Veiled by S.B. Niccum (TreasureLine Publishing, 2011). Reviewed from Kindle edition provided by author.
Tess and her clan are angels who have been developing together over a long period of time. First they were intelligences, whizzing around the universe, and now they're spiritual beings about to begin training for their angelic duties before becoming mortals. Each one of them has a special gift which they must further develop as well. Tess's gift is discernment--she can read minds and see auras. As the novel begins, all of the angelic beings are gathering to choose sides in a heavenly conflict between two forces. Tess and her clan, along with the majority of spirits, choose to follow the First One, while the ones who follow the Second One become Fallen Angels. Tess had managed to persuade the former Queen, Agatha, of the renegade group to remain allied to the First One, but Agatha still feels disgruntled and ends up plotting a new uprising with other renegades who stayed behind yet remain loyal to the Second One.
While the story focuses on Tess and her relationships, the world of heaven features prominently in the novel, which makes it both esoteric and interesting but also somewhat offputting. One of Tess's chief worries is that she won't recognize her family members, especially her special friend Alex, once she is living on earth. All of the angels are told that once they cross the Veil they won't remember anything from before. Because of the novel's title, Veiled--in the past tense--I expected more of the novel to occur once Tess had become mortal. The tagline for the novel, "Can love survive the forgetting effects of the Veil?", also made me think more of it would be about Tess and Alex's relationship once they both crossed over. Instead, Tess goes to classes, develops her gifts with the help of some superangels (Cherubs and Seriphs), gets involved in foiling the plot of the renegade angels, and goes on a few relatively brief earthly missions as an angel. She's even the guardian angel to one of the females in her clan at one point. The story ends just as Tess and Alex enter the Veil and begin crossing over.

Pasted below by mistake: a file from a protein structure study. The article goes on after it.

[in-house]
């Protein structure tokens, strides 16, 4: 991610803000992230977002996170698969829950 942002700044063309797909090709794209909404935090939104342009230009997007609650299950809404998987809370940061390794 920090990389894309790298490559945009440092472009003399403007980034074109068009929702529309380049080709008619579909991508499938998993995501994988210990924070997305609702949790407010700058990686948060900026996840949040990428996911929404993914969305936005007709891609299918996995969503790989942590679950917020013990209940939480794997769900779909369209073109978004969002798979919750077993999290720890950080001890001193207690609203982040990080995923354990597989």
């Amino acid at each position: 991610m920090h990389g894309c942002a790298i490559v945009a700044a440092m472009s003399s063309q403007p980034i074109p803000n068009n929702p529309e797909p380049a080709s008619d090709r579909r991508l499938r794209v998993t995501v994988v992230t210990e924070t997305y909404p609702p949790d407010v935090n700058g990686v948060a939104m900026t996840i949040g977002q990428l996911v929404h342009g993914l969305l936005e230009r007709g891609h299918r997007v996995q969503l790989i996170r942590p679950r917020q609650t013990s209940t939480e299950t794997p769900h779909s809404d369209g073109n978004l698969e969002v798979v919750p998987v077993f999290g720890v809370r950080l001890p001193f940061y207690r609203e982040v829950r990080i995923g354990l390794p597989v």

The treatment of time throughout the novel is fascinating and compells the reader to consider the philosophical stance of viewing mortal existence as merely a brief interlude in the life of the soul. This is obviously pretty abstract stuff, so this novel will not appeal to all readers. Similarly, the physical appearance of the angels is left somewhat undetermined. They're insubstantial spirits, but they can embrace and seem to have human body parts. This remained a little sketchy for me. Other angelic beings do have specific physical attributes of height and weight. Overall, this is a unique and enjoyable novel. It seems an unlikely choice for teens because it is so highly abstract for the most part, but it is suitable for readers over age 12.
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